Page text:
Enterprise content management (ECM) systems are comprehensive platforms that help enterprises employees at various levels curate, organize, store, share, and manage various types of content:
- Web properties (XML, HTML)
- Product information
- Documents (DOC, OCF, XLS, PDF)
- Images (JPEG, TIFF, PNG)
In an enterprise, configuring access according to different roles, levels, and groups is key. A system administrator sets user or role-based privileges and makes sure that information and data contained within the ECM is up-to-date, secure, and automatically embedded in users’ workflows. An ECM should integrate with an enterprise’s other systems, such as ERP and CRM.
Functions of enterprise content management
Several types of content management fall under the larger umbrella of enterprise content management and pertain to a variety of functions and roles within an organization. Several platform options are available that group together these various functions in one solution.
Also known as claims management, case management is a branch of enterprise content management that handles various documents and workflows related to internal incidents. This could include a legal conflict, a new hire’s onboarding process, an insurance claim, or a safety incident at a manufacturing site. Case management helps HR professionals, managers, and corporate lawyers keep track of a case and its relevant documents.
Records management is a database feature of ECM that keeps digital information, such as W-2s and accounting books, secure and makes it easy to find in the event of an audit. ECMs keep information secure with file encryption, zero trust security controls in their cloud architecture, and access control in bulk or at granular levels.
In some industries, enterprises are mandated to keep information confidential according to regulatory standards. Enterprise content management systems help businesses maintain compliance with standards such as SOC 2 Type II or or ISO 27001. It’s useful for those in legal, accounting, and HR roles.
Document management overlaps a great deal with records management in the safe-keeping and easy retrieval of digital documents. However, it also encompasses day-to-day collaborative activities that employees perform. Simply put, document management is the process by which employees create, edit, view, classify, and share documents.
Digital scanning of paper documents is a relevant feature for document management. For example, HR is able to digitally capture signed employee documents during onboarding and keep the information secure and more easily accessible than retaining paper files.
An ECM’s capture tool is also useful for capturing and tracking employee receipts when they get reimbursed for business trip expenses. Accounting teams would be able to use the ECM platform to access receipt records and track company spending.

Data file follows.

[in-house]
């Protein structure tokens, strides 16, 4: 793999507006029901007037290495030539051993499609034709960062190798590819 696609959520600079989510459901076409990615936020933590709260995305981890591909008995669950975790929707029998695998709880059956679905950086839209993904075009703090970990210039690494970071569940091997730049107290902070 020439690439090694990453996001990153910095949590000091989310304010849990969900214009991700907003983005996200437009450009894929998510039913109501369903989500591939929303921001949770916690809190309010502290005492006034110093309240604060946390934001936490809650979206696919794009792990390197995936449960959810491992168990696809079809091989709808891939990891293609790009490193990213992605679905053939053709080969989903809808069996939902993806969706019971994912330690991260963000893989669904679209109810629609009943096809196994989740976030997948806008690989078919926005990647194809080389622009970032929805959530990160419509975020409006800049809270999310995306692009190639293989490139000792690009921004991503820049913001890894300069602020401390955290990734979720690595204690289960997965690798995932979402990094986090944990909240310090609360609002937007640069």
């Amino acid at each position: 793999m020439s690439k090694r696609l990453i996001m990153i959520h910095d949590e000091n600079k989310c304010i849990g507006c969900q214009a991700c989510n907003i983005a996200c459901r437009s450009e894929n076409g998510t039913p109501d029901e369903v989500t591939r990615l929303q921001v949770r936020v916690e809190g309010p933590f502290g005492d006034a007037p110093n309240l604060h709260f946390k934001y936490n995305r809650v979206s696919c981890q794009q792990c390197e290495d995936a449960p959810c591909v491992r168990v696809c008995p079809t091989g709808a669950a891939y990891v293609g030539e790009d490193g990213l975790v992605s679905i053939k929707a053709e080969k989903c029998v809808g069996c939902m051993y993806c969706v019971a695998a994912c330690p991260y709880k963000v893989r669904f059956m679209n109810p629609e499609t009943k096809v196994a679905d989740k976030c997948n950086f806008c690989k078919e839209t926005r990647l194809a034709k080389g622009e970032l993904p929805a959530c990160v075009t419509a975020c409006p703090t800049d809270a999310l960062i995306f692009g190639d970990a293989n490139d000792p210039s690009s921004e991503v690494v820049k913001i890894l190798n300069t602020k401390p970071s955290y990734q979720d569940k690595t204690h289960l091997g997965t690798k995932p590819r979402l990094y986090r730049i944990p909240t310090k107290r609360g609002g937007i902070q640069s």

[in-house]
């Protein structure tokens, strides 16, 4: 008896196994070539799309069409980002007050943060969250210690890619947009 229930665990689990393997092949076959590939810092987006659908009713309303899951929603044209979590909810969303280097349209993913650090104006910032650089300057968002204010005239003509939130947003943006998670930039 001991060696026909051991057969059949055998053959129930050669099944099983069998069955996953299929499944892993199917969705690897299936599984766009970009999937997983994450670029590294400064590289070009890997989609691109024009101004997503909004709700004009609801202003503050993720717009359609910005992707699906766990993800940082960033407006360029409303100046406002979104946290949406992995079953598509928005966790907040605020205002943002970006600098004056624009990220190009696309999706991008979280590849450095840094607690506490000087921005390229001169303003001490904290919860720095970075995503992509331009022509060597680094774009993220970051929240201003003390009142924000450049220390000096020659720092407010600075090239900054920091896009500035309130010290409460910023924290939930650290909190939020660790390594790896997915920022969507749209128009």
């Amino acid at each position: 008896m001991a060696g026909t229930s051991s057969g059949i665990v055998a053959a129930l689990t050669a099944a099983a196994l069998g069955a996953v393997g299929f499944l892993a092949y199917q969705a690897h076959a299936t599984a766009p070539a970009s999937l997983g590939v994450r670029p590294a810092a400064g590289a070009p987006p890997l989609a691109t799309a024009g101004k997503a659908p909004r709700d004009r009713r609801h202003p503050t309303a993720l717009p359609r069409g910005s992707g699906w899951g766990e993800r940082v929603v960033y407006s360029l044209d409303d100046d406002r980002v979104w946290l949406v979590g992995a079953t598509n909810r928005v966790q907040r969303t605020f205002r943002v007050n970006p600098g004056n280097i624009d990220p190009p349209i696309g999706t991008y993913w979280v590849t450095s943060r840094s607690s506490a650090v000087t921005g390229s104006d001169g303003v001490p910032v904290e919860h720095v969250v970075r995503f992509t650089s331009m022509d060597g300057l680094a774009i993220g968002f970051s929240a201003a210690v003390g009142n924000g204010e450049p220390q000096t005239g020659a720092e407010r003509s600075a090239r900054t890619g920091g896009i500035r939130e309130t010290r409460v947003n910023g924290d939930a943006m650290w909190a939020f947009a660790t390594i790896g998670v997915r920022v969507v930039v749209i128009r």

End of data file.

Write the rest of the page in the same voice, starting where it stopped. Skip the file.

For companies that create and share files in various formats—whether written or audiovisual, paper or digital—an ECM will help pull them all together to facilitate collaboration. Each member can track the latest document versions, which is especially useful for today’s remote and hybrid workers.
Proprietary information management
Within enterprise content management systems, both external and internal content management are key functions.
For externally facing content, an enterprise needs a web content management solution, such as WordPress VIP, to facilitate marketing roles within the organization, such as content writers, video producers, and others. It stores and helps manage blog posts, graphics, video content, and more across a geographically dispersed workforce.
Internal documents related to training also fall under the content management function. For example, HR can create and distribute slide decks or recordings to onboard and upskill employees. Alternatively, sales enablement teams often use content management for training salespeople.
Benefits of enterprise content management systems
Enterprise content management platforms keep your company’s manner of handling content and information compliant, organized, efficient, and secure with proper access controls.
ECMs allow for varied levels of access controls that can be configured according to a company’s unique organization structure. This way, information is available only to those who need it. This is especially important for sensitive information, such as employee records, that only HR staff members should have access to.
Some enterprise content management systems are built for businesses in particular industries. For instance, in highly regulated industries such as healthcare or financial services, enterprise content management systems have built-in features to keep a company compliant, such as timeframes for retaining records, keeping audit trails, and other accountability activities.
ECMs help centralize information as a single source of truth for employees. ECMs also reduce clutter that accumulates as a result of multiple file versions by keeping the most up-to-date versions and archiving the old ones. This helps teams avoid confusion when accessing necessary information for collaborating.
When files are organized according to company structure, no one gets confused or bogged down by files that are irrelevant to their role. ECMs make information sharing and storage more efficient.
Why your company needs an enterprise content management system
Today’s enterprises grapple with more information and data than ever before, and the amount will only increase over time as more companies undergo digital transformation. Your company needs a comprehensive, secure, and automated solution to easily manage high volumes of information.
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